What is Capital?

Capital in Economics

In Economics, Capital is known as the produced means of production. First, it is created by man and is not a gift of nature. Second, it is a means of production and used as an input in producing other goods. Such type of goods is not directly consumed.

Types of Capital in Economics

  • Fixed Capital and Circulating Capital
  • Sunk Capital and Floating Capital
  • Remunerative and Auxiliary Capital
  • Material and Personal Capital

Material and Personal Capital

  • Trade Capital and Social Capital
  • Real Capital, Money Capital and Debt Capital
  • Production and Consumption Capital
  • Internal and External Capital

Characteristics of Capital

  • Capital is man-made: Capital is the result of savings which are made by man. It is the outcome of the past workers on natural resources.
  • Capital is durable: Capital goods are durable goods which might last for few years or many years.
  • Capital is a passive factor of production: It cannot produce by itself and it becomes effective only when it is used by labour.
  • Supply of capital is elastic: The supply of capital is elastic which can be easily increased or decreased as it is man-made.
  • Capital is a mobile factor: Capital is the most mobile factor of production which is easily transferable from one place to another and one occupation to another.

Capital Formation in Economics

In Economics, Capital formation is the creation of capital. A change in the stock of any capital during a particular period of time is called capital formation.

Capital in ECONOMICS

Three important stages of capital formation in Economics

  • Creation of saving: Savings are transformed into capital. If an individual does not save money, then there cannot be any capital formation, even if other conditions are favourable for capital formation.
  • Mobilization of savings: Despite a high income, if a person holds savings in the form of cash instead of depositing them in the bank, then the savings cannot be mobilized for investment. Hence, savings must be mobilized from the savers. These functions are performed by financial and other institutions and the capital markets.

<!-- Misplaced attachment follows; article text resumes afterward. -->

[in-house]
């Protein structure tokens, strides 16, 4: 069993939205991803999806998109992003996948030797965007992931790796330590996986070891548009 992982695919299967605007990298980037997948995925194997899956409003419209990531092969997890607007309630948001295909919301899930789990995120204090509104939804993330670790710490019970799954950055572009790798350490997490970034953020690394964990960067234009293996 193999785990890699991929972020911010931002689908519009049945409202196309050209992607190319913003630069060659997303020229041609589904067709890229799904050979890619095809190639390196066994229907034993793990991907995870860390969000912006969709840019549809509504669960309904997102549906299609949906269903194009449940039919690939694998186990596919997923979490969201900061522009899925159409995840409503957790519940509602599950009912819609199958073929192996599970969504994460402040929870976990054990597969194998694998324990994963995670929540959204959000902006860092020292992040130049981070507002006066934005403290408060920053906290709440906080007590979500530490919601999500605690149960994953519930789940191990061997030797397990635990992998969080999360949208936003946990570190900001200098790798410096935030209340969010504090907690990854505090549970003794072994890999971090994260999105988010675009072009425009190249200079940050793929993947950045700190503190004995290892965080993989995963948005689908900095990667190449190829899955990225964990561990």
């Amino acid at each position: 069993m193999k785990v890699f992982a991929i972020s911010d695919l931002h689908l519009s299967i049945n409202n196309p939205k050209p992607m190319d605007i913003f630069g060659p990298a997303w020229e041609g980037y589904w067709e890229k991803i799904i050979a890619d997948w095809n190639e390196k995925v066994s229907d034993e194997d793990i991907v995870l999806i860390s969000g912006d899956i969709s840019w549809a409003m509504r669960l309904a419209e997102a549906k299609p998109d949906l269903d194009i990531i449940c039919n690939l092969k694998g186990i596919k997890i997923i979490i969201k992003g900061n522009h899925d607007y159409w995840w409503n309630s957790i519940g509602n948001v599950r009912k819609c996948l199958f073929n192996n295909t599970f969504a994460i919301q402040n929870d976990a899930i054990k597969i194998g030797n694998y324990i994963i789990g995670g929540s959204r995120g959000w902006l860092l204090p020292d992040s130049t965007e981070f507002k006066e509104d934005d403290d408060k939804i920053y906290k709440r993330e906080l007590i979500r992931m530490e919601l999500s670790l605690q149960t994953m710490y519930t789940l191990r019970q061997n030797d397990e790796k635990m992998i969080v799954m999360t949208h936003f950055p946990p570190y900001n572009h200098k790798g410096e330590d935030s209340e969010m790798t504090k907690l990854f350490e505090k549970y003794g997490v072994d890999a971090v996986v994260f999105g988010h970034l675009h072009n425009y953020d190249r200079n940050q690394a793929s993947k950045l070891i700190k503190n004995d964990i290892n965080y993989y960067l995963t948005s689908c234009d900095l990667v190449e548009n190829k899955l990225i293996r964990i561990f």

• Investment of mobilized savings: The mobilized savings must be actually used by producers for investment. Money kept by the people in banks must be lent out by the banks to producers for business investments such as the purchase of machinery and raw materials.

Reasons for the slow rate of capital formation in India

  • Lack of ability to save: Because of poverty, poor people are unable to save more than a negligible part of their earnings. Hence, a low rate of savings leads to a low rate of capital formation in the Indian economy.
  • Lack of willingness to save: In certain parts of the country, there still exists a feudal economic system. Even people who have the ability to save money are not willing to save and spend all their income on day-to-day consumption.
  • Insufficient mobilization of savings: People are not mobilizing their savings for capital formation. Most of their savings are kept in the form of gold and cash at home. These savings are not used productively because of poor banking knowledge and poor banking network in underdeveloped states

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